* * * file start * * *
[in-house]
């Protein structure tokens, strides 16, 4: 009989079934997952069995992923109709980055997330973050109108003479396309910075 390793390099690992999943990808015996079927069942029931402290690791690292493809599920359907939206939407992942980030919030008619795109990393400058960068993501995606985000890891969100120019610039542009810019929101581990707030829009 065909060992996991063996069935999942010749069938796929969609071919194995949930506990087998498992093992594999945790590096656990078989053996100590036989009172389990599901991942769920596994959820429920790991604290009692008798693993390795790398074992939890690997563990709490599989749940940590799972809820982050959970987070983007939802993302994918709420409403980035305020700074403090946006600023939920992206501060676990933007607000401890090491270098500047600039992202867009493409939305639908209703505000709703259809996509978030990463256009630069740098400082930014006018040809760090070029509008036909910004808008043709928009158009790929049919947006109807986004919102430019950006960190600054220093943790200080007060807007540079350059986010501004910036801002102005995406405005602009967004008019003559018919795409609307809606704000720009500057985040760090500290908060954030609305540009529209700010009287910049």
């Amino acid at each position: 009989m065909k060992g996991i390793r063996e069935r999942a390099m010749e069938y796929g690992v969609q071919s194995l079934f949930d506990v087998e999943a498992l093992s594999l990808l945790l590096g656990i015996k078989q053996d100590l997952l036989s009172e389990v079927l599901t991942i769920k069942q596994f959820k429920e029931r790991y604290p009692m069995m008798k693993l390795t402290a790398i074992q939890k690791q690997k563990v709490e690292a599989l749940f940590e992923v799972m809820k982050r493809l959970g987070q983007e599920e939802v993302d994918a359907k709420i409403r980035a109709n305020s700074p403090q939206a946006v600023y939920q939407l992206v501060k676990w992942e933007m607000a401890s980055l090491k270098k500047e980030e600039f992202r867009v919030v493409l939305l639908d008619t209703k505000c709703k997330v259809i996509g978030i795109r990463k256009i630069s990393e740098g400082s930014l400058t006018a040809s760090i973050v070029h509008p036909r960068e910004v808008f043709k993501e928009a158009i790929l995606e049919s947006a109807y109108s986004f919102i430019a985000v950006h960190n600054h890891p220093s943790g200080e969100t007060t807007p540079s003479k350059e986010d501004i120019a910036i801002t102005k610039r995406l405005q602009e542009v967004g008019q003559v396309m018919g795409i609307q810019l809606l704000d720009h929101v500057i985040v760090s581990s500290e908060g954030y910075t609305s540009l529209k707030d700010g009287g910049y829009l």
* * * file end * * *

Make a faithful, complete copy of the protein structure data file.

[in-house]
């Protein structure tokens, strides 16, 4: 009989079934997952069995992923109709980055997330973050109108003479396309910075 390793390099690992999943990808015996079927069942029931402290690791690292493809599920359907939206939407992942980030919030008619795109990393400058960068993501995606985000890891969100120019610039542009810019929101581990707030829009 065909060992996991063996069935999942010749069938796929969609071919194995949930506990087998498992093992594999945790590096656990078989053996100590036989009172389990599901991942769920596994959820429920790991604290009692008798693993390795790398074992939890690997563990709490599989749940940590799972809820982050959970987070983007939802993302994918709420409403980035305020700074403090946006600023939920992206501060676990933007607000401890090491270098500047600039992202867009493409939305639908209703505000709703259809996509978030990463256009630069740098400082930014006018040809760090070029509008036909910004808008043709928009158009790929049919947006109807986004919102430019950006960190600054220093943790200080007060807007540079350059986010501004910036801002102005995406405005602009967004008019003559018919795409609307809606704000720009500057985040760090500290908060954030609305540009529209700010009287910049």
């Amino acid at each position: 009989m065909k060992g996991i390793r063996e069935r999942a390099m010749e069938y796929g690992v969609q071919s194995l079934f949930d506990v087998e999943a498992l093992s594999l990808l945790l590096g656990i015996k078989q053996d100590l997952l036989s009172e389990v079927l599901t991942i769920k069942q596994f959820k429920e029931r790991y604290p009692m069995m008798k693993l390795t402290a790398i074992q939890k690791q690997k563990v709490e690292a599989l749940f940590e992923v799972m809820k982050r493809l959970g987070q983007e599920e939802v993302d994918a359907k709420i409403r980035a109709n305020s700074p403090q939206a946006v600023y939920q939407l992206v501060k676990w992942e933007m607000a401890s980055l090491k270098k500047e980030e600039f992202r867009v919030v493409l939305l639908d008619t209703k505000c709703k997330v259809i996509g978030i795109r990463k256009i630069s990393e740098g400082s930014l400058t006018a040809s760090i973050v070029h509008p036909r960068e910004v808008f043709k993501e928009a158009i790929l995606e049919s947006a109807y109108s986004f919102i430019a985000v950006h960190n600054h890891p220093s943790g200080e969100t007060t807007p540079s003479k350059e986010d501004i120019a910036i801002t102005k610039r995406l405005q602009e542009v967004g008019q003559v396309m018919g795409i609307q810019l809606l704000d720009h929101v500057i985040v760090s581990s500290e908060g954030y910075t609305s540009l529209k707030d700010g009287g910049y829009l």